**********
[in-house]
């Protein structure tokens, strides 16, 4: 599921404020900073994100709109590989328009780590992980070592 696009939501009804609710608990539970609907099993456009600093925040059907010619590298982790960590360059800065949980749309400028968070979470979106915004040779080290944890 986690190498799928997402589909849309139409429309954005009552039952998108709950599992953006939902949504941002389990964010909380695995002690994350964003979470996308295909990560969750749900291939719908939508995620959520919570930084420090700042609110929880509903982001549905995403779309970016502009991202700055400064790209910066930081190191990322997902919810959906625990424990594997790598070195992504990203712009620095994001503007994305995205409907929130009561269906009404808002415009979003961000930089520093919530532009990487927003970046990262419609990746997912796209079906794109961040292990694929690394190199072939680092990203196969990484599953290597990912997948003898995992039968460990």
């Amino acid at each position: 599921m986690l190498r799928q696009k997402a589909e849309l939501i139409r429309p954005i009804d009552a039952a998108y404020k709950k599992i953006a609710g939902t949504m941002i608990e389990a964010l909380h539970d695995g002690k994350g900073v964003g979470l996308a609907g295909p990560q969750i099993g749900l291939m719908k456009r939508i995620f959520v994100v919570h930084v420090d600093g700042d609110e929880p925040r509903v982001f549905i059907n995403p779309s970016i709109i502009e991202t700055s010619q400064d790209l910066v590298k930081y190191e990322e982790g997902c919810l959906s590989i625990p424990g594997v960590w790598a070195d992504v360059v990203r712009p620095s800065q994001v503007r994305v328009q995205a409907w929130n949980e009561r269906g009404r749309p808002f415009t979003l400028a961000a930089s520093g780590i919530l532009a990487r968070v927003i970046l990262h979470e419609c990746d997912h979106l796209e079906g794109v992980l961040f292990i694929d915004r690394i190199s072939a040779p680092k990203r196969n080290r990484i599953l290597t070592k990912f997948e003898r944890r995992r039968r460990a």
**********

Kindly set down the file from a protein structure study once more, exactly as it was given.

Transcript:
[in-house]
């Protein structure tokens, strides 16, 4: 599921404020900073994100709109590989328009780590992980070592 696009939501009804609710608990539970609907099993456009600093925040059907010619590298982790960590360059800065949980749309400028968070979470979106915004040779080290944890 986690190498799928997402589909849309139409429309954005009552039952998108709950599992953006939902949504941002389990964010909380695995002690994350964003979470996308295909990560969750749900291939719908939508995620959520919570930084420090700042609110929880509903982001549905995403779309970016502009991202700055400064790209910066930081190191990322997902919810959906625990424990594997790598070195992504990203712009620095994001503007994305995205409907929130009561269906009404808002415009979003961000930089520093919530532009990487927003970046990262419609990746997912796209079906794109961040292990694929690394190199072939680092990203196969990484599953290597990912997948003898995992039968460990």
């Amino acid at each position: 599921m986690l190498r799928q696009k997402a589909e849309l939501i139409r429309p954005i009804d009552a039952a998108y404020k709950k599992i953006a609710g939902t949504m941002i608990e389990a964010l909380h539970d695995g002690k994350g900073v964003g979470l996308a609907g295909p990560q969750i099993g749900l291939m719908k456009r939508i995620f959520v994100v919570h930084v420090d600093g700042d609110e929880p925040r509903v982001f549905i059907n995403p779309s970016i709109i502009e991202t700055s010619q400064d790209l910066v590298k930081y190191e990322e982790g997902c919810l959906s590989i625990p424990g594997v960590w790598a070195d992504v360059v990203r712009p620095s800065q994001v503007r994305v328009q995205a409907w929130n949980e009561r269906g009404r749309p808002f415009t979003l400028a961000a930089s520093g780590i919530l532009a990487r968070v927003i970046l990262h979470e419609c990746d997912h979106l796209e079906g794109v992980l961040f292990i694929d915004r690394i190199s072939a040779p680092k990203r196969n080290r990484i599953l290597t070592k990912f997948e003898r944890r995992r039968r460990a």